View looking east towards Glen Ridge from Pine Street of the proposed “Ice and Iron Greenway;’ along the abandoned former Boonton Line right-of-way, on Sunday, March 4.

By Jaimie Julia Winters

First suggested nearly 20 years ago, the Essex-Hudson Greenway Project is inching closer to reality, project officials say.

The plan is to convert 8.6 miles of unused railroad tracks on the old Boonton Line into a 100-foot-wide biking and hiking path that runs through eight towns: Montclair, Glen Ridge, Bloomfield, Belleville, Newark, Kearny, Secaucus and Jersey City.

In 2014, the New Jersey Bike & Walk Coalition adopted the greenway campaign, then known as the Ice & Iron Greenway. The group is now partnered with the September 11th National Memorial Trail Alliance and the Open Space Institute, which reached a preliminary purchase and sale agreement in 2019 with Norfolk Southern Railway Company for the property. That agreement gives OSI exclusive right to purchase the property until the end of this year; after that point, the owner could consider other buyers, said Dene Lee, senior director Northeast Land Program at OSI.

A map showing the entire Greenway.
COURTESY New Jersey Bike & Walk Coalition

The purchase would cost $65 million, Montclair resident and executive director of New Jersey Bike & Walk Coalition Debra Kagan told residents and officials on a Zoom presentation on Wednesday, March 31. 

The group envisions something similar to High Line in New York City, with benches, gardens and art. 

Benefits, they say, include: 

  • Creation of a safe, off-road trail to ride a bike, walk, educate or play
  • Easing traffic by offering active transportation options
  • Giving green-space access to residents in communities that lack parks
  • Creating alternate commuting options, like biking or walking
  • Boosting the economies of towns along the corridor by bringing in people to shop and dine

Officials did not elaborate on the funding sources for the purchase, only to say that it is coming from a combination of local, county, state and federal sources.

One of the purposes of the meeting, which drew out 200 people, was to garner renewed interest in the project.

The line was closed in 2002 after the completion of Montclair Connection at the Bay Street train station. 

Last June, Norfolk Southern filed a petition with the federal Surface Transportation Board, calling for the formal abandonment of rail service along the old Boonton Line from Montclair to Jersey City. It noted its intention to sell to the OSI the right-of-way with the line’s rail, track materials and bridges intact.

Rendering of what the Greenway could look like.
COURTESY New Jersey Bike & Walk Coalition

Kagan said the time to act is now, before the rail line company changes course and begins selling the  land off in pieces, and technically dismantling the continuous trail from Montclair to Jersey City.

“The development and management of the greenway will happen after the acquisition and could be paid for through a combination of public and private funds,” New Jersey Bike & Walk Coalition states on its website.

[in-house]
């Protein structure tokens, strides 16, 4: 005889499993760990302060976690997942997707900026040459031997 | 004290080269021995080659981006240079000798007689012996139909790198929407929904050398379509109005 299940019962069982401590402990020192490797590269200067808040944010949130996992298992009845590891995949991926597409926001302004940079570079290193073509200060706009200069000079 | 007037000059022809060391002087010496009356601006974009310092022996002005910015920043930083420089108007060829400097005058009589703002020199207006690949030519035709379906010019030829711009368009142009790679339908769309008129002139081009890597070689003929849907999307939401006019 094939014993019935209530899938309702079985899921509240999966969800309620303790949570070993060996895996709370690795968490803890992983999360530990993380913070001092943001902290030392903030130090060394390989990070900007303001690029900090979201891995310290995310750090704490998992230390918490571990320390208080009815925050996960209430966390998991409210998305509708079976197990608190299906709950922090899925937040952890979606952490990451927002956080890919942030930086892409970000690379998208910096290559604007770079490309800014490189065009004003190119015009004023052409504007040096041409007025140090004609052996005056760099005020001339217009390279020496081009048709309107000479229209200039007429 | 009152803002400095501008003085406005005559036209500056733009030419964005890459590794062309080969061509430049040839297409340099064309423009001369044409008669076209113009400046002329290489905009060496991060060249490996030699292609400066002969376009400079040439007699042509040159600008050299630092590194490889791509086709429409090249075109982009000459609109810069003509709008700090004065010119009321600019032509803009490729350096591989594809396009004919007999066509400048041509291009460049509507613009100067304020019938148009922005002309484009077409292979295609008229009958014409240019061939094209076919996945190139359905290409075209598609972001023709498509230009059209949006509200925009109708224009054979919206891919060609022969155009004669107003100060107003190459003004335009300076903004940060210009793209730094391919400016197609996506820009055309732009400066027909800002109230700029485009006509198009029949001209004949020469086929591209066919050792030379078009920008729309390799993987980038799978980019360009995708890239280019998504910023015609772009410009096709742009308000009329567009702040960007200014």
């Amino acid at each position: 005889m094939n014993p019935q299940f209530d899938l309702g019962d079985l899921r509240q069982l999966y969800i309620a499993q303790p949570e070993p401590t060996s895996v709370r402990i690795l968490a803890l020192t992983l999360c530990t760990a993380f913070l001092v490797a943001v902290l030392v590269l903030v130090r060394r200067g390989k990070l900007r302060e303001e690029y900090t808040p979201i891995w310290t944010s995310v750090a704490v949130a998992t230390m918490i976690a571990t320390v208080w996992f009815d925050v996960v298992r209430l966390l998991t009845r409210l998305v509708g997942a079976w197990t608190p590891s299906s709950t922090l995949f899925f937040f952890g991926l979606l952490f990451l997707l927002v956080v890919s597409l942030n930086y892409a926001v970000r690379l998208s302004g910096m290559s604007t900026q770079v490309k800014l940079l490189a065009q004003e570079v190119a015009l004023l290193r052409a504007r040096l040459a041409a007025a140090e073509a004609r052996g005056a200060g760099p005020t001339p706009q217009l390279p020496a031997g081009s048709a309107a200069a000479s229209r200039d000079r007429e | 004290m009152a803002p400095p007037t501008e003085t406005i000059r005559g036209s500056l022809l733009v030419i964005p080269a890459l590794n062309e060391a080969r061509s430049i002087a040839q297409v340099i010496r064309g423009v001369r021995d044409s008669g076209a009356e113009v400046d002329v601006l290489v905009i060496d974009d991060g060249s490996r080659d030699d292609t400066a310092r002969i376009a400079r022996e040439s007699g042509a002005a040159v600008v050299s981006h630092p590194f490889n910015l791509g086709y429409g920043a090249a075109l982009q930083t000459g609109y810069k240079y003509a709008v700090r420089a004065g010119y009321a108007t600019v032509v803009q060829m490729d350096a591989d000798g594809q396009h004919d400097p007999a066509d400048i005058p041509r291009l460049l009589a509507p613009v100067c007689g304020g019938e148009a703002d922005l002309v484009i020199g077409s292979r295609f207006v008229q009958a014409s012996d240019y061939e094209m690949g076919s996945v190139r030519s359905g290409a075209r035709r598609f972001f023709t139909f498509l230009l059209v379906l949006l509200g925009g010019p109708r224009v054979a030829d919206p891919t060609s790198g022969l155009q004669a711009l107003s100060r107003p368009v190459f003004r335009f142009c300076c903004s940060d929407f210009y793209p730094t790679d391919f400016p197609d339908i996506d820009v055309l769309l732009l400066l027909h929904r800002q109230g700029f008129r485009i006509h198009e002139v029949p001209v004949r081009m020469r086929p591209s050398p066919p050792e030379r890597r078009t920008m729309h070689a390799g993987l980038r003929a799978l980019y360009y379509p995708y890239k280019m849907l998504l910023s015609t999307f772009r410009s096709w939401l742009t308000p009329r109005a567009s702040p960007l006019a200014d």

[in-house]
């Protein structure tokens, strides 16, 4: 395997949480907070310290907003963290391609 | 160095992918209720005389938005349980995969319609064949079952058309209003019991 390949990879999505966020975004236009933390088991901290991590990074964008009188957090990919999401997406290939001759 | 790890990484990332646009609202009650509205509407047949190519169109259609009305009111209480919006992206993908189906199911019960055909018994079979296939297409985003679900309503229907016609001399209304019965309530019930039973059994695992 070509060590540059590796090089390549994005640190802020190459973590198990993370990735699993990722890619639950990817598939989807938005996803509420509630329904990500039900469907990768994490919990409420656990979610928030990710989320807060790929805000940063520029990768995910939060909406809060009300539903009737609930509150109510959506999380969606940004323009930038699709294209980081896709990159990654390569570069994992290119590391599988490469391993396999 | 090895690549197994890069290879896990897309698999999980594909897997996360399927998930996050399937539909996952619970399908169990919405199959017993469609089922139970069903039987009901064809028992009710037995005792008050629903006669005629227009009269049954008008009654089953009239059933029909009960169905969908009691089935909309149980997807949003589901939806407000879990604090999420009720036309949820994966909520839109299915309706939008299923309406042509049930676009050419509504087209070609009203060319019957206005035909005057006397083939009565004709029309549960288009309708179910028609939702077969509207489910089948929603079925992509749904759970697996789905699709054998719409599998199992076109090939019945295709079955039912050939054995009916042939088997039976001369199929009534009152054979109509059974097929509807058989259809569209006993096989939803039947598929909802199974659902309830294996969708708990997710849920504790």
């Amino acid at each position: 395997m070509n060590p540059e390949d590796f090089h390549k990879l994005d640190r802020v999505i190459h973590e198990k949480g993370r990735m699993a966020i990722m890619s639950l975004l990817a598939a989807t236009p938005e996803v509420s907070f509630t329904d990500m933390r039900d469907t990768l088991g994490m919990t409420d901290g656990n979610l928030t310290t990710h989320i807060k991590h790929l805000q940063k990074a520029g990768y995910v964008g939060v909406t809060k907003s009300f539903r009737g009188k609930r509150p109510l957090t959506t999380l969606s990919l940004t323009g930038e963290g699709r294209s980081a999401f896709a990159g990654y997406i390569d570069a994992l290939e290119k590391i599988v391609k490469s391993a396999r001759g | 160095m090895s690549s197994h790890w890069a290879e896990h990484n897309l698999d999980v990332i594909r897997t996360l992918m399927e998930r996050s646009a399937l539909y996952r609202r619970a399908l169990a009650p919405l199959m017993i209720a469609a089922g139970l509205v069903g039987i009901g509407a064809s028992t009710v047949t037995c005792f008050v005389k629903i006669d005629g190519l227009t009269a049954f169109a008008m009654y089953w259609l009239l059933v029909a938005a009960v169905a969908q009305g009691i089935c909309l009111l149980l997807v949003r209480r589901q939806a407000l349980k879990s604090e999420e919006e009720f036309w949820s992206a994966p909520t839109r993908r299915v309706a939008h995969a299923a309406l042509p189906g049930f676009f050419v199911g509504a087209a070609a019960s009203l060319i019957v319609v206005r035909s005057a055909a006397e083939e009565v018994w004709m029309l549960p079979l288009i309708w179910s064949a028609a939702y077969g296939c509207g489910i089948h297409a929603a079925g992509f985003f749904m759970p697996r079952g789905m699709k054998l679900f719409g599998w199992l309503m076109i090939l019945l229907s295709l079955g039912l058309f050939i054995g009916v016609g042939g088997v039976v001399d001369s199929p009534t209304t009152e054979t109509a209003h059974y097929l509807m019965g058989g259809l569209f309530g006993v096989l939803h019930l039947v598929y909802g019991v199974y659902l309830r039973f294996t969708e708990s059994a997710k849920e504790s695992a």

The trail would then be owned and managed by Essex and Hudson counties. 

Councilman Peter Yacobellis pointed to President Joe Biden’s proposed $2 trillion infrastructure bill as a possible funding source. That aid, some of which is earmarked for biking and hiking infrastructures, could finance the Greenway’s design and construction, he said.

Although the smallest section of the trail is located in Montclair, the town could see a boost in economy, with bikers and walkers making the last stop in town. Yacobellis said a bike path, lobbied for by Bike Walk Montclair, could safely link Greenway users from the end of path down Glenridge Avenue to the Bloomfield Avenue business district. 

There will be challenges to the design, Kagan said — including in Montclair where the pathway runs along an active rail line, which presents safety issues, and much of the trail in Montclair is below street level. The biggest challenge will be the Hackensack River Bridge, which remains open to allow for river traffic.

One attendee of the online presentation raised concerns about gentrification, pointing to the area around New York City’s High Line. In Montclair, the Greenway will run through the Fourth Ward.

Essex County Commissioner Brendan Gill said the project will not become a “gentrification tool” and that it will “improve our overall air quality and health for the underserved communities adjacent to the line.”

“Particularly communities of color in the areas of Newark, Belleville and Bloomfield, will benefit immensely from the presence of the Greenway. This is an extremely important aspect of this project,” he said.

In September 2020 Essex County Commissioners passed a resolution in favor of the project.

“In addition to providing a new outdoor recreation space for Essex and Hudson County residents, the EHG will connect the surrounding suburbs to three major urban hubs – Newark, Jersey City and New York City,” the resolution states. “This will enhance leisure time/non-work-related mobility throughout the region without relying on mass transportation or motor vehicles, and provide a viable commuting option for residents of the towns along its path. The Greenway, through the access to additional recreational space and a long-term reduction in traffic and emissions, will improve the air quality of the region and the overall health of area residents.”



Jaimie is an award-winning journalist and editor.